Rosa Parks (Rosa Louise McCauley Parks)
I would like to welcome you all for coming to my Civil Rights Conference. It's a great pleasure to be here and it's certainly a great honour to share my past experience with you. I've been living in Detroit for a long time now, retiring with not much left to do except remembering the days when I fought along side many African American to achieve Civil Rights. You may remember me as 'The Mother of Modern-Day Civil Rights Movement' but really I am just Rosa Parks fighting for what I believe in. My history is a long one but it was also a proud one, helping African Americans through their hard day of segregation.
Let me begin by telling you a little about myself. I was born in Tuskegee, Alabama. My mother was a teacher and my father was a carpenter. My childhood was a bleak one and by the time I was six, I was old enough to realize that African Americans were not actually free; I had a strong sense of what was fair.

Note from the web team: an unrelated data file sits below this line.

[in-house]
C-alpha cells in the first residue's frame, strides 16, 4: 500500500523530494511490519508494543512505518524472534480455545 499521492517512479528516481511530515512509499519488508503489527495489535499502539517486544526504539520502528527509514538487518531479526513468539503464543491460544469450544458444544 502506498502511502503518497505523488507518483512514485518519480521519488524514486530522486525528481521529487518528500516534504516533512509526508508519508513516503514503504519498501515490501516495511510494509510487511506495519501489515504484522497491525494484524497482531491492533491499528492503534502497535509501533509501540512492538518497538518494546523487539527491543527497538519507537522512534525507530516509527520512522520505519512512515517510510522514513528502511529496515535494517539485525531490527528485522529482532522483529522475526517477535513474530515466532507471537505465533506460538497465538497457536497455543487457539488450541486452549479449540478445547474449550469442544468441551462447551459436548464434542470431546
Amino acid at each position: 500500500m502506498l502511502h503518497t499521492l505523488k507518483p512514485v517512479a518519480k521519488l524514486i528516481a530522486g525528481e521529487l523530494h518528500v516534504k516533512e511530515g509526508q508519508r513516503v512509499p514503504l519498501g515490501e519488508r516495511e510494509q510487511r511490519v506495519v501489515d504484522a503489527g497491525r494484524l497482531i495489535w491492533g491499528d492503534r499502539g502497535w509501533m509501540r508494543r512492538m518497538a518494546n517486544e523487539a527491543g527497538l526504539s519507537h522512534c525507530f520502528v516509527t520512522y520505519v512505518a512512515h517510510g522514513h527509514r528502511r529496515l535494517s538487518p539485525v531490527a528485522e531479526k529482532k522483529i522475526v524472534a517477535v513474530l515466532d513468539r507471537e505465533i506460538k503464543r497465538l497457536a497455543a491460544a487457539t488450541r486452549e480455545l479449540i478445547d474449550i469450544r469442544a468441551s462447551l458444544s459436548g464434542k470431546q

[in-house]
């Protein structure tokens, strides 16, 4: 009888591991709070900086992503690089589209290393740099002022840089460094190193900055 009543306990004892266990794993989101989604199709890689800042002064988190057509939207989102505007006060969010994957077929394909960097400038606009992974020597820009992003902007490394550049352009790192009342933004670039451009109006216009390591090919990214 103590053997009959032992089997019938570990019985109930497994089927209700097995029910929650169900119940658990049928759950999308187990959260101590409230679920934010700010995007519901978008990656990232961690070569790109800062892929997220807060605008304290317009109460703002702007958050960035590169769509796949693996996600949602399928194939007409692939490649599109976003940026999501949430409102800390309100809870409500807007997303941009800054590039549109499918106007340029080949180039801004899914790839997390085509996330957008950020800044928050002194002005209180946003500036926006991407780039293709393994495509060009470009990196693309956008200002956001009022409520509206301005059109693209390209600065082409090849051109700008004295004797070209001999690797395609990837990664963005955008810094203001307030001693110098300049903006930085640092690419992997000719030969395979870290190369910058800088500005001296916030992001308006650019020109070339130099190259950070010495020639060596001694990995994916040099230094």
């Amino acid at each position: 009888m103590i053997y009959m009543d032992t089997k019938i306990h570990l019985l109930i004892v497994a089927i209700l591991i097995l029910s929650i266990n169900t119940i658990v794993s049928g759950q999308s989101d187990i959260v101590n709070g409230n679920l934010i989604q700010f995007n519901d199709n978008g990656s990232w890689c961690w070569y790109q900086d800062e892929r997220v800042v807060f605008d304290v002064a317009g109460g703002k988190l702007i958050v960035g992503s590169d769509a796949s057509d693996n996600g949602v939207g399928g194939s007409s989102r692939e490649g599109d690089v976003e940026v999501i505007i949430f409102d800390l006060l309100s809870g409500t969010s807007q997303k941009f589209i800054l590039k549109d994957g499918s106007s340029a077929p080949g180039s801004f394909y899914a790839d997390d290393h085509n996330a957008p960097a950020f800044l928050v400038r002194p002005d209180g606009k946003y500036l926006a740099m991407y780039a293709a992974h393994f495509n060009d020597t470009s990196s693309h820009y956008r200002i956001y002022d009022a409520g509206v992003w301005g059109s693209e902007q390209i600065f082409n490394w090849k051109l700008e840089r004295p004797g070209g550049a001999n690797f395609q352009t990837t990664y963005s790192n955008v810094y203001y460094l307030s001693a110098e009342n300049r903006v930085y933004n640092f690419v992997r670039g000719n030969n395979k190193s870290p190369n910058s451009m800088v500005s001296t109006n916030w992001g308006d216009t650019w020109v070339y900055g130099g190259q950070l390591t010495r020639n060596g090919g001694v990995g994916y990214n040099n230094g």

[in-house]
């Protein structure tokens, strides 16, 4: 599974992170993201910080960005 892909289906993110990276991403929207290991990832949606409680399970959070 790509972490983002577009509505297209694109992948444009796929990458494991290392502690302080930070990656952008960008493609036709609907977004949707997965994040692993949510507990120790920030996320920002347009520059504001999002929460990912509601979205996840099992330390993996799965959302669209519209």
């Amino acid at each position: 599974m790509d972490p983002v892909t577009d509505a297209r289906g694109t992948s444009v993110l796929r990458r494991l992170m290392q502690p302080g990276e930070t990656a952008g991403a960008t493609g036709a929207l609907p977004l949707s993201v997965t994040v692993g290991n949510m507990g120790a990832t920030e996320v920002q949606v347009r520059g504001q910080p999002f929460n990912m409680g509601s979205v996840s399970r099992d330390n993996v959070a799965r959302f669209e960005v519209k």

My childhood was plagued by the fear of the KKK (Ku Klux Klan), a group of white extremist who hanged blacks and burned farms. "Back then we didn't have any civil rights. It was a matter of survival, of existing from one day to the next. I remember going to sleep as a girl hearing the Klan ride at night, hearing a lynching and being afraid the house would burn down". [Quote from Rosa Park] It was impossible to ignore racism and it made me realise there was a black world and a white world.
When my parents separated, I left to Pine Level, Alabama to live with my mother, my younger brother and my grandparents. I...